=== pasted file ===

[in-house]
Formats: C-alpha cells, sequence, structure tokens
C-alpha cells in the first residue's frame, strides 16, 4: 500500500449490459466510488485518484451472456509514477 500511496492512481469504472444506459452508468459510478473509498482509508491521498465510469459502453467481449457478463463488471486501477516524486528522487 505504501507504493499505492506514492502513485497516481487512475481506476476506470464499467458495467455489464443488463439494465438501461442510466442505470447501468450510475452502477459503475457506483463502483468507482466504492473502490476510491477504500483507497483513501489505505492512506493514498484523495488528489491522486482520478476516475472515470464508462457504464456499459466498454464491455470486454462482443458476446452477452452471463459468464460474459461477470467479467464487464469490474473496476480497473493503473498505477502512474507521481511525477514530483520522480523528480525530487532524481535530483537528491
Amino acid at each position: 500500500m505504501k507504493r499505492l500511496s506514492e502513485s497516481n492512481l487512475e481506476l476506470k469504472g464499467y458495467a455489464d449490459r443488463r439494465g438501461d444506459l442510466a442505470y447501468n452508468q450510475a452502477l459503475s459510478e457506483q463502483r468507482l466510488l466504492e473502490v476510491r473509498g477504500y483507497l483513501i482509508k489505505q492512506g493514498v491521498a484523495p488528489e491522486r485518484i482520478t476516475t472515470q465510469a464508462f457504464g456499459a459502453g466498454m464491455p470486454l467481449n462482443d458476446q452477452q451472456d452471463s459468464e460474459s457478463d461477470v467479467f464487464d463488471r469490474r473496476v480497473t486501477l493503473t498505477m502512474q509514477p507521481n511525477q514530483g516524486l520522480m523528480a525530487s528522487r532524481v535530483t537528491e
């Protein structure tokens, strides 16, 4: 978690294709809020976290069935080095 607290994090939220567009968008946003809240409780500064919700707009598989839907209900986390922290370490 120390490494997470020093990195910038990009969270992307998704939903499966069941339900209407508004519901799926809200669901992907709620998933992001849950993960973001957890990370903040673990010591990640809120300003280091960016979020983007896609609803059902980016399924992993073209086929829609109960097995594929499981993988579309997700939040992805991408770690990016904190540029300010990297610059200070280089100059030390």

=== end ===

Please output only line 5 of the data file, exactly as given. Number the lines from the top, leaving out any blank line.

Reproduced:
């Protein structure tokens, strides 16, 4: 978690294709809020976290069935080095 607290994090939220567009968008946003809240409780500064919700707009598989839907209900986390922290370490 120390490494997470020093990195910038990009969270992307998704939903499966069941339900209407508004519901799926809200669901992907709620998933992001849950993960973001957890990370903040673990010591990640809120300003280091960016979020983007896609609803059902980016399924992993073209086929829609109960097995594929499981993988579309997700939040992805991408770690990016904190540029300010990297610059200070280089100059030390």